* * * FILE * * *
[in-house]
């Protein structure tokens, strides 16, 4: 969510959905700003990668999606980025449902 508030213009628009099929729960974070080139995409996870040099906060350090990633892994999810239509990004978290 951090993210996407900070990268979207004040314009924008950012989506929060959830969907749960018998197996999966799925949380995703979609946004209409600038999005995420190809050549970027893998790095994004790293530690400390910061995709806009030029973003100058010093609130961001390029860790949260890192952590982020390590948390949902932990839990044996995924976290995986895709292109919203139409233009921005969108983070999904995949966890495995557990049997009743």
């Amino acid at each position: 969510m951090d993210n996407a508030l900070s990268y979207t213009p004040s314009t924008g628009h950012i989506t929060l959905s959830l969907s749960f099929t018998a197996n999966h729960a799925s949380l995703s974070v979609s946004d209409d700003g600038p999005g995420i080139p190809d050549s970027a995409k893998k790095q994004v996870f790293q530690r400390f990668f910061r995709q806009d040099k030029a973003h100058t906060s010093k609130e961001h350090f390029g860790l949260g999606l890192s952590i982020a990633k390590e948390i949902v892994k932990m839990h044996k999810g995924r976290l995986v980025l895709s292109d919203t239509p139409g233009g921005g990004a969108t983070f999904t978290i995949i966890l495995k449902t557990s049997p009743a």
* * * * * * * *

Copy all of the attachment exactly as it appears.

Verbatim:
[in-house]
């Protein structure tokens, strides 16, 4: 969510959905700003990668999606980025449902 508030213009628009099929729960974070080139995409996870040099906060350090990633892994999810239509990004978290 951090993210996407900070990268979207004040314009924008950012989506929060959830969907749960018998197996999966799925949380995703979609946004209409600038999005995420190809050549970027893998790095994004790293530690400390910061995709806009030029973003100058010093609130961001390029860790949260890192952590982020390590948390949902932990839990044996995924976290995986895709292109919203139409233009921005969108983070999904995949966890495995557990049997009743």
């Amino acid at each position: 969510m951090d993210n996407a508030l900070s990268y979207t213009p004040s314009t924008g628009h950012i989506t929060l959905s959830l969907s749960f099929t018998a197996n999966h729960a799925s949380l995703s974070v979609s946004d209409d700003g600038p999005g995420i080139p190809d050549s970027a995409k893998k790095q994004v996870f790293q530690r400390f990668f910061r995709q806009d040099k030029a973003h100058t906060s010093k609130e961001h350090f390029g860790l949260g999606l890192s952590i982020a990633k390590e948390i949902v892994k932990m839990h044996k999810g995924r976290l995986v980025l895709s292109d919203t239509p139409g233009g921005g990004a969108t983070f999904t978290i995949i966890l495995k449902t557990s049997p009743a």